> is inefficient.

I remain unconvinced.

I'm still strongly of the opinion that if you want C++ exception like
semantics, turn on C++ exceptions support. The primary reason to use
Expected/Outcome/whatever is where it's better in every way to use those
semantics instead for some particular use case.

Niall

--
ned Productions Limited Consulting
http://www.nedproductions.biz/ http://ie.linkedin.com/in/nialldouglas/


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Re: Outcome v2

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On Tue, Jul 11, 2017 at 12:43 PM, Niall Douglas via Boost <
[hidden email]> wrote:

> On 11/07/2017 18:13, Emil Dotchevski wrote:
> > On Tue, Jul 11, 2017 at 1:08 AM, Niall Douglas via Boost
> > <[hidden email] <mailto:[hidden email]>> wrote:
> >
> >     outcome<handle, std::error_code, std::filesystem::path>
> >
> >     ... could return an open file handle on success, or an error code
> plus
> >     the failing path on failure.
> >
> >
> > The third parameter, "error info", should not be specified by the error
> > reporting code because what info is relevant to a failure depends on the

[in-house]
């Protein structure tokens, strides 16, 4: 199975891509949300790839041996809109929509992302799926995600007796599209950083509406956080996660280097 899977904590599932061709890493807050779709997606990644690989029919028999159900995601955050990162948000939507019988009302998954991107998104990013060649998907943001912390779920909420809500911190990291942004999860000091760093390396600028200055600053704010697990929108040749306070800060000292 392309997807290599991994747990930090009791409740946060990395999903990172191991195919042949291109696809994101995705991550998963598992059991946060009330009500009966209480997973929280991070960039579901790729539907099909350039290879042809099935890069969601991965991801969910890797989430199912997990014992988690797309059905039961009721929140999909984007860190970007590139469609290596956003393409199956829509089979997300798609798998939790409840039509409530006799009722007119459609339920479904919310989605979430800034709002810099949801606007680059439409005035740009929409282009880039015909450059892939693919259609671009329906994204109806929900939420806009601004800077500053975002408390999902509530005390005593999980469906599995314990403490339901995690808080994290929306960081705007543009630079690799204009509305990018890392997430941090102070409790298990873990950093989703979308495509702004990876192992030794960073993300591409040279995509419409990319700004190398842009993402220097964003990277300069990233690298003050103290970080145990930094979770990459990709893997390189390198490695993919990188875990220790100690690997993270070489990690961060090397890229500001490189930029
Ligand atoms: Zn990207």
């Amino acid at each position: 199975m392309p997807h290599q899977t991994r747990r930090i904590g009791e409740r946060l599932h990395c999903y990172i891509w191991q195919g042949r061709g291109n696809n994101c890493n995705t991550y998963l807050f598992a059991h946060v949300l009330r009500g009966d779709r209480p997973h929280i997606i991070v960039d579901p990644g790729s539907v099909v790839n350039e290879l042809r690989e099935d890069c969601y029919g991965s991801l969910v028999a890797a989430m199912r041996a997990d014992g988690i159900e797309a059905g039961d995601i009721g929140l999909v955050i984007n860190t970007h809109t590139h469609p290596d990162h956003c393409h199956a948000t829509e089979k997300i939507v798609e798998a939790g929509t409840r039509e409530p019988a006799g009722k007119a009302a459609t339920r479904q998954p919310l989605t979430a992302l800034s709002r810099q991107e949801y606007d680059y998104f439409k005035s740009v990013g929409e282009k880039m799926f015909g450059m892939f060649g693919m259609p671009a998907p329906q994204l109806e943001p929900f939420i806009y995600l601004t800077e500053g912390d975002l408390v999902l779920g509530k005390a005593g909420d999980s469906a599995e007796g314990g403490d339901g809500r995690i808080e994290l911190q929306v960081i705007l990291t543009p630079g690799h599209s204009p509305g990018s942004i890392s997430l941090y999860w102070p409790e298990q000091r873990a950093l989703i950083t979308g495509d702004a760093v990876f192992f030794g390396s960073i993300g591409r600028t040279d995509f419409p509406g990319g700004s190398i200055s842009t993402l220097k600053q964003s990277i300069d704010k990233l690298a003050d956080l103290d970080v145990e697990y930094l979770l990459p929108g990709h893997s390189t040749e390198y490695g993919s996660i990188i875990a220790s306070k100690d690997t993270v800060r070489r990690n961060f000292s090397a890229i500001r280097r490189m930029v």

> > context, which is not know an the point you report the error.
>
> That *may* be the case, but it is not always the case.
>

When is it not the case? A trivial program that doesn't need error handling
library. Otherwise, the low level library that reports the error can not
know what is _needed_ in that program to handle the error. At the point of
reporting, all you can do is get things going, but most of the relevant
context comes in higher level functions.

And, importantly, the data that comes from the context in which the failure
is reported does _not_ depend on the failure. So, it is critical to allow
such data to be associated with _any_ error.


> In the case of say a file rename operation, it's very reasonable to
> supply error context info of the two paths involved. Like
> std::filesystem_error does. For such a rename() function, sure you'd
> hard code the error info type.
>
> >     As you saw on SG14, using any black box library routines is always
> going
> >     to be a problem for the fixed latency user base.
> >
> >
> > What is a black box library routine? If you're referring to the use of
> > TLS, like I said in that thread, it's a constexpr constructor so there
> > is nothing to initialize and no reason for the TLS to be slow. Nobody on
> > SG14 challenged this point, so I'm not sure what you're referring to.
>
> I think that nobody *bothered* to challenge you. That's very different.